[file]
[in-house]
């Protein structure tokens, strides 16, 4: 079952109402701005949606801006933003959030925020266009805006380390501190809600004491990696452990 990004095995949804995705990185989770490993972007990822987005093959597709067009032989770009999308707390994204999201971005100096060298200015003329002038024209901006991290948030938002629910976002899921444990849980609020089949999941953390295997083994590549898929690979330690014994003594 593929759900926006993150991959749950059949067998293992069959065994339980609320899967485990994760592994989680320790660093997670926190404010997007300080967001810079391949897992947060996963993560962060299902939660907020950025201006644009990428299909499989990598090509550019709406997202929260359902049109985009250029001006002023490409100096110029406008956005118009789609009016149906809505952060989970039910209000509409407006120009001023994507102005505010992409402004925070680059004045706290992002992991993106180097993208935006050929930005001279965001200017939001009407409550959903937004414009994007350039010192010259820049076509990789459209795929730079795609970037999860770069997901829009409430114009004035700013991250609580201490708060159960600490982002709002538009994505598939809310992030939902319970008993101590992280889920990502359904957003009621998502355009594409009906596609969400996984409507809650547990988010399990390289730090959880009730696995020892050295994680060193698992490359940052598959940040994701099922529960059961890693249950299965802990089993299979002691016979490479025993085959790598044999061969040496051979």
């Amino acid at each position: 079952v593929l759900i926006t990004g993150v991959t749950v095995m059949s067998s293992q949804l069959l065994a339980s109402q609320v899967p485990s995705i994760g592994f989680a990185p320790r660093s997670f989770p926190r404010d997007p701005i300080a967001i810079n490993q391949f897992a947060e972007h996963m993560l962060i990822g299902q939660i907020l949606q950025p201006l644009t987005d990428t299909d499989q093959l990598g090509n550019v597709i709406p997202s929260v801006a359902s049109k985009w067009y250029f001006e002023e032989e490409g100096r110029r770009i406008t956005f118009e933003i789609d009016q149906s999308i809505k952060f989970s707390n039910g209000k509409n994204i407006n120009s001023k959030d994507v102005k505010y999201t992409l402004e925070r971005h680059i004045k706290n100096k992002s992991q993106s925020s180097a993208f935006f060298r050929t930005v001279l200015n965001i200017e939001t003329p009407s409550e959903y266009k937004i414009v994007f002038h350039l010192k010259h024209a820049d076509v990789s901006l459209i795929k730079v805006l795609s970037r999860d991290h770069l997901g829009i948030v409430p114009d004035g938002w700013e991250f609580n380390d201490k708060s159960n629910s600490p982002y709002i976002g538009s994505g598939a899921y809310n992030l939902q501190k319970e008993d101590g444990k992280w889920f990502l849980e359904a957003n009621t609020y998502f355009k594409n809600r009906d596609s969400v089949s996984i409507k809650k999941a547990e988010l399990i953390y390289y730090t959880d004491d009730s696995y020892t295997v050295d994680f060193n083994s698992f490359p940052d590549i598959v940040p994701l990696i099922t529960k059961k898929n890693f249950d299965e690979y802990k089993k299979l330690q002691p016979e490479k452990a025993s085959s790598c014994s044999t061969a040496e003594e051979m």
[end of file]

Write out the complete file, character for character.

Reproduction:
[in-house]
């Protein structure tokens, strides 16, 4: 079952109402701005949606801006933003959030925020266009805006380390501190809600004491990696452990 990004095995949804995705990185989770490993972007990822987005093959597709067009032989770009999308707390994204999201971005100096060298200015003329002038024209901006991290948030938002629910976002899921444990849980609020089949999941953390295997083994590549898929690979330690014994003594 593929759900926006993150991959749950059949067998293992069959065994339980609320899967485990994760592994989680320790660093997670926190404010997007300080967001810079391949897992947060996963993560962060299902939660907020950025201006644009990428299909499989990598090509550019709406997202929260359902049109985009250029001006002023490409100096110029406008956005118009789609009016149906809505952060989970039910209000509409407006120009001023994507102005505010992409402004925070680059004045706290992002992991993106180097993208935006050929930005001279965001200017939001009407409550959903937004414009994007350039010192010259820049076509990789459209795929730079795609970037999860770069997901829009409430114009004035700013991250609580201490708060159960600490982002709002538009994505598939809310992030939902319970008993101590992280889920990502359904957003009621998502355009594409009906596609969400996984409507809650547990988010399990390289730090959880009730696995020892050295994680060193698992490359940052598959940040994701099922529960059961890693249950299965802990089993299979002691016979490479025993085959790598044999061969040496051979």
């Amino acid at each position: 079952v593929l759900i926006t990004g993150v991959t749950v095995m059949s067998s293992q949804l069959l065994a339980s109402q609320v899967p485990s995705i994760g592994f989680a990185p320790r660093s997670f989770p926190r404010d997007p701005i300080a967001i810079n490993q391949f897992a947060e972007h996963m993560l962060i990822g299902q939660i907020l949606q950025p201006l644009t987005d990428t299909d499989q093959l990598g090509n550019v597709i709406p997202s929260v801006a359902s049109k985009w067009y250029f001006e002023e032989e490409g100096r110029r770009i406008t956005f118009e933003i789609d009016q149906s999308i809505k952060f989970s707390n039910g209000k509409n994204i407006n120009s001023k959030d994507v102005k505010y999201t992409l402004e925070r971005h680059i004045k706290n100096k992002s992991q993106s925020s180097a993208f935006f060298r050929t930005v001279l200015n965001i200017e939001t003329p009407s409550e959903y266009k937004i414009v994007f002038h350039l010192k010259h024209a820049d076509v990789s901006l459209i795929k730079v805006l795609s970037r999860d991290h770069l997901g829009i948030v409430p114009d004035g938002w700013e991250f609580n380390d201490k708060s159960n629910s600490p982002y709002i976002g538009s994505g598939a899921y809310n992030l939902q501190k319970e008993d101590g444990k992280w889920f990502l849980e359904a957003n009621t609020y998502f355009k594409n809600r009906d596609s969400v089949s996984i409507k809650k999941a547990e988010l399990i953390y390289y730090t959880d004491d009730s696995y020892t295997v050295d994680f060193n083994s698992f490359p940052d590549i598959v940040p994701l990696i099922t529960k059961k898929n890693f249950d299965e690979y802990k089993k299979l330690q002691p016979e490479k452990a025993s085959s790598c014994s044999t061969a040496e003594e051979m």